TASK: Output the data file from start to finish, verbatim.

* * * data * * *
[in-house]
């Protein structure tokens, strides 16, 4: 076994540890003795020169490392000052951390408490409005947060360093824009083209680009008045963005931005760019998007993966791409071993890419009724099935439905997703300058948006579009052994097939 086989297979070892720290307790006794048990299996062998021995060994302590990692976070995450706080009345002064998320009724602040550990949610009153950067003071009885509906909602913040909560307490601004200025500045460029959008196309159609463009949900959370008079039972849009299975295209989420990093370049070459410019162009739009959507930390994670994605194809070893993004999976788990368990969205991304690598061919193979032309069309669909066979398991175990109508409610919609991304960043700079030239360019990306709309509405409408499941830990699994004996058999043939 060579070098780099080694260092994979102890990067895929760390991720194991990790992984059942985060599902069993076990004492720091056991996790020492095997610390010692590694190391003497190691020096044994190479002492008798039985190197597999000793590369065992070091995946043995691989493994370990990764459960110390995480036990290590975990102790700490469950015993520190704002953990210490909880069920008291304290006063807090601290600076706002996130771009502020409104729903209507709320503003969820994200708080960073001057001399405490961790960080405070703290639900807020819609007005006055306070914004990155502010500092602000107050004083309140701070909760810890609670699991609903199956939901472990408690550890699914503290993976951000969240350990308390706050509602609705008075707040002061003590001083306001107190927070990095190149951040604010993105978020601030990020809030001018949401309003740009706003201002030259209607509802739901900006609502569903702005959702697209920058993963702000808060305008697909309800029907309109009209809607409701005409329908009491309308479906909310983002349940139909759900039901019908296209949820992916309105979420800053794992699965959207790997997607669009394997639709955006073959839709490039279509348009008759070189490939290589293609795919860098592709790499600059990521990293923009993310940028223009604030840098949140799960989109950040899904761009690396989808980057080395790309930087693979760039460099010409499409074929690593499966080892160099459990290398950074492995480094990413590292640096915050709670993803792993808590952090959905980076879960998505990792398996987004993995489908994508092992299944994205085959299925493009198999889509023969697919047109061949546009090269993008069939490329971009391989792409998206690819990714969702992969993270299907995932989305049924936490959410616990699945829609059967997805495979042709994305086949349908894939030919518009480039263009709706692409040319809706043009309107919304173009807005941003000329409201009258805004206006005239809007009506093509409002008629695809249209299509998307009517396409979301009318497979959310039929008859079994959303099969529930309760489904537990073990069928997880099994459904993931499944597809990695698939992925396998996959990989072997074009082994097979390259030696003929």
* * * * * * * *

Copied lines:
[in-house]
């Protein structure tokens, strides 16, 4: 076994540890003795020169490392000052951390408490409005947060360093824009083209680009008045963005931005760019998007993966791409071993890419009724099935439905997703300058948006579009052994097939 086989297979070892720290307790006794048990299996062998021995060994302590990692976070995450706080009345002064998320009724602040550990949610009153950067003071009885509906909602913040909560307490601004200025500045460029959008196309159609463009949900959370008079039972849009299975295209989420990093370049070459410019162009739009959507930390994670994605194809070893993004999976788990368990969205991304690598061919193979032309069309669909066979398991175990109508409610919609991304960043700079030239360019990306709309509405409408499941830990699994004996058999043939 060579070098780099080694260092994979102890990067895929760390991720194991990790992984059942985060599902069993076990004492720091056991996790020492095997610390010692590694190391003497190691020096044994190479002492008798039985190197597999000793590369065992070091995946043995691989493994370990990764459960110390995480036990290590975990102790700490469950015993520190704002953990210490909880069920008291304290006063807090601290600076706002996130771009502020409104729903209507709320503003969820994200708080960073001057001399405490961790960080405070703290639900807020819609007005006055306070914004990155502010500092602000107050004083309140701070909760810890609670699991609903199956939901472990408690550890699914503290993976951000969240350990308390706050509602609705008075707040002061003590001083306001107190927070990095190149951040604010993105978020601030990020809030001018949401309003740009706003201002030259209607509802739901900006609502569903702005959702697209920058993963702000808060305008697909309800029907309109009209809607409701005409329908009491309308479906909310983002349940139909759900039901019908296209949820992916309105979420800053794992699965959207790997997607669009394997639709955006073959839709490039279509348009008759070189490939290589293609795919860098592709790499600059990521990293923009993310940028223009604030840098949140799960989109950040899904761009690396989808980057080395790309930087693979760039460099010409499409074929690593499966080892160099459990290398950074492995480094990413590292640096915050709670993803792993808590952090959905980076879960998505990792398996987004993995489908994508092992299944994205085959299925493009198999889509023969697919047109061949546009090269993008069939490329971009391989792409998206690819990714969702992969993270299907995932989305049924936490959410616990699945829609059967997805495979042709994305086949349908894939030919518009480039263009709706692409040319809706043009309107919304173009807005941003000329409201009258805004206006005239809007009506093509409002008629695809249209299509998307009517396409979301009318497979959310039929008859079994959303099969529930309760489904537990073990069928997880099994459904993931499944597809990695698939992925396998996959990989072997074009082994097979390259030696003929």